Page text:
Warning: These modifications to the Black Diamond Whippet are in NO way endorsed by Black Diamond or any of its employees and will nullify any warranty possibilities. The use of the Whippet in any other way than that intended by Black Diamond is NOT recommended. Ski mountaineering, backcountry skiing, and climbing are dangerous. Please…ski, climb, and modify at your own risk!
This is the first ski season I’ve had with a Whippet in the quiver, and I find I take it with me more times than not when climbing and skiing steeper couloirs now…especially this time of year when the snow is firm. They are also handy for steep and icy skinning where slide-for-life potential exists.
One thing about the Whippet, is that the more times your use it, the more you want to use it, and the beefier you want it to be. When I was in New Zealand last fall, Andrew McLean (who used to work and design gear for BD) showed me a few modifications that make the Whippet an even better tool for skiing the gnar. I am no engineer and have limited access to certain tools, so I’m sure there are better ways to achieve this mod, but here is the hacker version.
Anyone who is serious about their Whippets will no doubt opt for carbon fiber lowers, instead of the aluminum ones that come stock with the Whippet. BD offers a sleeve that makes their carbon lowers compatible with the larger diameter upper, and it works great, but the top of the lower tends to rattle around a bit inside. Applying some duct tape on the end of the shaft keeps everything tight and quite. Length is important when customizing your pole also, and it helps to have a pole that collapses small for climbing the steeps…since that is when you’ll be using the Whippet the most. I cut my carbon fiber lower so when fully collapsed, the total height of the pole is just under 3 ft. To each his own though, but just remember you can’t put back on what you cut off.
Some of you may not know this, but the pick of the Whippet is removable. This is great if you only have one set of poles and don’t want to lug it around all the time, but the more you use the pick, the more you wish it was truly fixed to the grip of the pole. This is achieved by first removing the pick and getting rid of the twist that helps lock it into place inside the pole. I used a vise to make it straight and it worked well. Then, use a hacksaw to cut off the two prongs on the bottom…they will be useless now.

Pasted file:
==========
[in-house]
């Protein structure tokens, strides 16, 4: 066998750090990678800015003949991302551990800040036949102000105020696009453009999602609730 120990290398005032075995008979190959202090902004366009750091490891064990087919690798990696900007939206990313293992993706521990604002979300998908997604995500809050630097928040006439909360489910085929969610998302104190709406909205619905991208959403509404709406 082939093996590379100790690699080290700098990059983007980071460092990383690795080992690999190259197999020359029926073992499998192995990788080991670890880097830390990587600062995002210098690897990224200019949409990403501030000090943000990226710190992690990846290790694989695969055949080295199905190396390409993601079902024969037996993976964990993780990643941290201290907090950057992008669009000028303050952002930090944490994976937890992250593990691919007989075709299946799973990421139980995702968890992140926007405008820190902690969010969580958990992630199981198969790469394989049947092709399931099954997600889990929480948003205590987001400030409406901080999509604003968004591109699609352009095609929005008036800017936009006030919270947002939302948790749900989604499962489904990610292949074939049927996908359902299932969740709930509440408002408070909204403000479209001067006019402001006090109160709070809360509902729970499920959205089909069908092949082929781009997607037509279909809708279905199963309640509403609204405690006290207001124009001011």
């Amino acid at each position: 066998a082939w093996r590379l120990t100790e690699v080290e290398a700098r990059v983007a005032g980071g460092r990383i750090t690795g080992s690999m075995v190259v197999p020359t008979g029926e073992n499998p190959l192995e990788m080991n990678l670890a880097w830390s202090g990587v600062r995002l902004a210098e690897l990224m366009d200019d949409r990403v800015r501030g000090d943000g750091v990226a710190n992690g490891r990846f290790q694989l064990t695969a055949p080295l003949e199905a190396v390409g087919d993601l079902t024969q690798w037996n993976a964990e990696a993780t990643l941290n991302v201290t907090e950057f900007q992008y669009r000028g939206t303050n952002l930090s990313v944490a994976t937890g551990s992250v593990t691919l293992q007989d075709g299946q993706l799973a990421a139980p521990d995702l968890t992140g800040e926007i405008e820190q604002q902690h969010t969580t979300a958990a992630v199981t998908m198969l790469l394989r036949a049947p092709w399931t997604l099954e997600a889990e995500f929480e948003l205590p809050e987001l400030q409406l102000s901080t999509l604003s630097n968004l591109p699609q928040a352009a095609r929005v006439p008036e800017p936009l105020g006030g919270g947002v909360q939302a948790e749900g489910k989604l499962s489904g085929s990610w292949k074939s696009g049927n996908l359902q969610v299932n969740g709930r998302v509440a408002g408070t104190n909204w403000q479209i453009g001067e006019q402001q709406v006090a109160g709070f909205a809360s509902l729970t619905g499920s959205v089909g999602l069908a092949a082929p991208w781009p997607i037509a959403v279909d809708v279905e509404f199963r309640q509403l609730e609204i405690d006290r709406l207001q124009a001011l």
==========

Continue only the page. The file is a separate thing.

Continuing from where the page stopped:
Before moving forward, I took this opportunity to sharpen the pick on a grinder. I know you’re not supposed to use these to sharpen picks and crampons, cuz they create too much heat and weaken the metal, but I’m willing to gamble that it will be alright. I sharpened the point and removed the first tooth on the pick, to help get a good stick and for better hooking performance.
Now it is time to drill some holes. The most important part of this mod is drilling the holes so everything lines up nice. I first used a ruler to find the center of the pole inside the grip and marked it. You are going to drill two holes to fix the pick, so space them out accordingly. One near the top, and the other near the center…positioned so it still goes through the metal section of the pick inside. Once you locate where the holes need to be made, there is a step-by-step process that helps to ensure proper alignment.
With the pick in place inside the grip, hold the drill as close to vertical as possible and drill through one side of the grip…just enough so the drill bit marks the metal of the pick inside. Remove the pick from the grip and drill through the metal where it was marked by the bit, hopefully this is close to the center. Now reinsert the pick into the grip and line the holes up so that you can insert the drill bit and continue to drill through the opposite side of the grip. Repeat this process with the other hole. I cleaned up the holes on the grip a little bit, so everything would be a bit more flush.
I used some small bolts to affix the pick to the grip, but I think Andrew had his nicely riveted…so use whatever you have access to. Remember though, the strength of the connection will rely a lot on what you choose to use. I guess the goal of this mod is to make the Whippet more like a real ice ax, which I think it does.
Insiders at BD tell me that a 2nd generation Whippet is in the works, that incorporates some of these mods into the production model. When it will be available to the public is anyone’s guess though.